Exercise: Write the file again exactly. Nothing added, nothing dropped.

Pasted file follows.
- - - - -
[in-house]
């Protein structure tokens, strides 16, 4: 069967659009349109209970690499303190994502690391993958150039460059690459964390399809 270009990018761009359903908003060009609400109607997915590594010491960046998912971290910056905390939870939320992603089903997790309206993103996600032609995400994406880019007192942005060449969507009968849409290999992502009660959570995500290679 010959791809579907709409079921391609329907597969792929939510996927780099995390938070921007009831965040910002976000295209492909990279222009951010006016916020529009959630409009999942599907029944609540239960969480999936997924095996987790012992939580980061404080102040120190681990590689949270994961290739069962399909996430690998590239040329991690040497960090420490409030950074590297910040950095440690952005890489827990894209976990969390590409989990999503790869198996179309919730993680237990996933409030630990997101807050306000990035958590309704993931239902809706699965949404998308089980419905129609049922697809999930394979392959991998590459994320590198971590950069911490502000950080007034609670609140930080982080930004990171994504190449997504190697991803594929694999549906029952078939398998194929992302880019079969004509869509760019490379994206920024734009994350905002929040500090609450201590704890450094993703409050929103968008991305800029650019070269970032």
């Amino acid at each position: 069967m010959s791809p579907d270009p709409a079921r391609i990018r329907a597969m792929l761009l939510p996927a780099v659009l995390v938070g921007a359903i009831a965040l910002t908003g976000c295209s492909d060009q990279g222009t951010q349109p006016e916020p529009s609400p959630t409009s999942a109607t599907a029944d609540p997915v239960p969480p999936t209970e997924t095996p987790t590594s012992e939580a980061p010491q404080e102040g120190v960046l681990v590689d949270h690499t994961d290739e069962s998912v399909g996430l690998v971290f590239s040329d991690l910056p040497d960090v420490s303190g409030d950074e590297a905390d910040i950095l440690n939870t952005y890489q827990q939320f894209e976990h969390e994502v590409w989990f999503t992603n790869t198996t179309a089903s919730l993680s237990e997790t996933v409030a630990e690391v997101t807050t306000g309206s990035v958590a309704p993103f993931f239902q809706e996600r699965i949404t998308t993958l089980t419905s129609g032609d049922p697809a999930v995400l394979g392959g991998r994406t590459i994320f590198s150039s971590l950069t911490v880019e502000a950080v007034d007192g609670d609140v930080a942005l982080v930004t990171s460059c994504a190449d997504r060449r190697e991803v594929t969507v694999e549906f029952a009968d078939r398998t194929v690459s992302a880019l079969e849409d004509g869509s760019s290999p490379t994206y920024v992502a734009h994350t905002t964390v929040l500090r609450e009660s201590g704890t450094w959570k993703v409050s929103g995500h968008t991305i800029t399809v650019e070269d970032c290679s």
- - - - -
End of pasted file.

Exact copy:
[in-house]
């Protein structure tokens, strides 16, 4: 069967659009349109209970690499303190994502690391993958150039460059690459964390399809 270009990018761009359903908003060009609400109607997915590594010491960046998912971290910056905390939870939320992603089903997790309206993103996600032609995400994406880019007192942005060449969507009968849409290999992502009660959570995500290679 010959791809579907709409079921391609329907597969792929939510996927780099995390938070921007009831965040910002976000295209492909990279222009951010006016916020529009959630409009999942599907029944609540239960969480999936997924095996987790012992939580980061404080102040120190681990590689949270994961290739069962399909996430690998590239040329991690040497960090420490409030950074590297910040950095440690952005890489827990894209976990969390590409989990999503790869198996179309919730993680237990996933409030630990997101807050306000990035958590309704993931239902809706699965949404998308089980419905129609049922697809999930394979392959991998590459994320590198971590950069911490502000950080007034609670609140930080982080930004990171994504190449997504190697991803594929694999549906029952078939398998194929992302880019079969004509869509760019490379994206920024734009994350905002929040500090609450201590704890450094993703409050929103968008991305800029650019070269970032």
């Amino acid at each position: 069967m010959s791809p579907d270009p709409a079921r391609i990018r329907a597969m792929l761009l939510p996927a780099v659009l995390v938070g921007a359903i009831a965040l910002t908003g976000c295209s492909d060009q990279g222009t951010q349109p006016e916020p529009s609400p959630t409009s999942a109607t599907a029944d609540p997915v239960p969480p999936t209970e997924t095996p987790t590594s012992e939580a980061p010491q404080e102040g120190v960046l681990v590689d949270h690499t994961d290739e069962s998912v399909g996430l690998v971290f590239s040329d991690l910056p040497d960090v420490s303190g409030d950074e590297a905390d910040i950095l440690n939870t952005y890489q827990q939320f894209e976990h969390e994502v590409w989990f999503t992603n790869t198996t179309a089903s919730l993680s237990e997790t996933v409030a630990e690391v997101t807050t306000g309206s990035v958590a309704p993103f993931f239902q809706e996600r699965i949404t998308t993958l089980t419905s129609g032609d049922p697809a999930v995400l394979g392959g991998r994406t590459i994320f590198s150039s971590l950069t911490v880019e502000a950080v007034d007192g609670d609140v930080a942005l982080v930004t990171s460059c994504a190449d997504r060449r190697e991803v594929t969507v694999e549906f029952a009968d078939r398998t194929v690459s992302a880019l079969e849409d004509g869509s760019s290999p490379t994206y920024v992502a734009h994350t905002t964390v929040l500090r609450e009660s201590g704890t450094w959570k993703v409050s929103g995500h968008t991305i800029t399809v650019e070269d970032c290679s």